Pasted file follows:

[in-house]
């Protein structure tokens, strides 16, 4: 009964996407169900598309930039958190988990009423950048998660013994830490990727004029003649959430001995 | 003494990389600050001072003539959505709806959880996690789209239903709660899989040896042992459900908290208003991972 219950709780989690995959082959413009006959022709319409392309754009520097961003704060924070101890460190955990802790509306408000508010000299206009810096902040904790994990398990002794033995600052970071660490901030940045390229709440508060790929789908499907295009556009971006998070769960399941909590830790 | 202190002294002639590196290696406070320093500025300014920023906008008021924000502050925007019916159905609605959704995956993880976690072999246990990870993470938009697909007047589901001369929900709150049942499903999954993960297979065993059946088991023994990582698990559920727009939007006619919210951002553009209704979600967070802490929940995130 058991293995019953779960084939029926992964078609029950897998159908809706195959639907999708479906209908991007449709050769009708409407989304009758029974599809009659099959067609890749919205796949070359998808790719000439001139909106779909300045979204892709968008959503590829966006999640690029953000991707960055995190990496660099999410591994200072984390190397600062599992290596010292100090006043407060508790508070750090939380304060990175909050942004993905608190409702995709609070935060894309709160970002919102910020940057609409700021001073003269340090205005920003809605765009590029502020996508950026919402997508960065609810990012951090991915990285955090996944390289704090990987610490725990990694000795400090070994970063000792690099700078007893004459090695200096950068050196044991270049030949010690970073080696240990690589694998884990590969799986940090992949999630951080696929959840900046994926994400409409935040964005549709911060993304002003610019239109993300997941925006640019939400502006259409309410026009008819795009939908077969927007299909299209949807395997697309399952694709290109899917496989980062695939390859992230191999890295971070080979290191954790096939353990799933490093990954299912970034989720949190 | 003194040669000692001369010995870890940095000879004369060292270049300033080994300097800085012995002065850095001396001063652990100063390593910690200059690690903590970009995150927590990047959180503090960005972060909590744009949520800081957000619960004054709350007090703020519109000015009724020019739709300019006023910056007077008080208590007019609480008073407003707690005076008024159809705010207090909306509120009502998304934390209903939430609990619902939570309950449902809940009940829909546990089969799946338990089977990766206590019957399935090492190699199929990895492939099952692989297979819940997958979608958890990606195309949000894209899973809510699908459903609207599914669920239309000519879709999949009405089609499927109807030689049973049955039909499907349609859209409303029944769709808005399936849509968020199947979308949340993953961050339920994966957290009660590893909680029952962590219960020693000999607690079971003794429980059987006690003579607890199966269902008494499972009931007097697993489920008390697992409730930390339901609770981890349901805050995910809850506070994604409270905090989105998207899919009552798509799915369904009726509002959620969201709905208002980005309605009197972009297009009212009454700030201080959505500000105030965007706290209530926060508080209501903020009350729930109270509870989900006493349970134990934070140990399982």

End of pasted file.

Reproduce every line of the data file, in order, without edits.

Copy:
[in-house]
């Protein structure tokens, strides 16, 4: 009964996407169900598309930039958190988990009423950048998660013994830490990727004029003649959430001995 | 003494990389600050001072003539959505709806959880996690789209239903709660899989040896042992459900908290208003991972 219950709780989690995959082959413009006959022709319409392309754009520097961003704060924070101890460190955990802790509306408000508010000299206009810096902040904790994990398990002794033995600052970071660490901030940045390229709440508060790929789908499907295009556009971006998070769960399941909590830790 | 202190002294002639590196290696406070320093500025300014920023906008008021924000502050925007019916159905609605959704995956993880976690072999246990990870993470938009697909007047589901001369929900709150049942499903999954993960297979065993059946088991023994990582698990559920727009939007006619919210951002553009209704979600967070802490929940995130 058991293995019953779960084939029926992964078609029950897998159908809706195959639907999708479906209908991007449709050769009708409407989304009758029974599809009659099959067609890749919205796949070359998808790719000439001139909106779909300045979204892709968008959503590829966006999640690029953000991707960055995190990496660099999410591994200072984390190397600062599992290596010292100090006043407060508790508070750090939380304060990175909050942004993905608190409702995709609070935060894309709160970002919102910020940057609409700021001073003269340090205005920003809605765009590029502020996508950026919402997508960065609810990012951090991915990285955090996944390289704090990987610490725990990694000795400090070994970063000792690099700078007893004459090695200096950068050196044991270049030949010690970073080696240990690589694998884990590969799986940090992949999630951080696929959840900046994926994400409409935040964005549709911060993304002003610019239109993300997941925006640019939400502006259409309410026009008819795009939908077969927007299909299209949807395997697309399952694709290109899917496989980062695939390859992230191999890295971070080979290191954790096939353990799933490093990954299912970034989720949190 | 003194040669000692001369010995870890940095000879004369060292270049300033080994300097800085012995002065850095001396001063652990100063390593910690200059690690903590970009995150927590990047959180503090960005972060909590744009949520800081957000619960004054709350007090703020519109000015009724020019739709300019006023910056007077008080208590007019609480008073407003707690005076008024159809705010207090909306509120009502998304934390209903939430609990619902939570309950449902809940009940829909546990089969799946338990089977990766206590019957399935090492190699199929990895492939099952692989297979819940997958979608958890990606195309949000894209899973809510699908459903609207599914669920239309000519879709999949009405089609499927109807030689049973049955039909499907349609859209409303029944769709808005399936849509968020199947979308949340993953961050339920994966957290009660590893909680029952962590219960020693000999607690079971003794429980059987006690003579607890199966269902008494499972009931007097697993489920008390697992409730930390339901609770981890349901805050995910809850506070994604409270905090989105998207899919009552798509799915369904009726509002959620969201709905208002980005309605009197972009297009009212009454700030201080959505500000105030965007706290209530926060508080209501903020009350729930109270509870989900006493349970134990934070140990399982």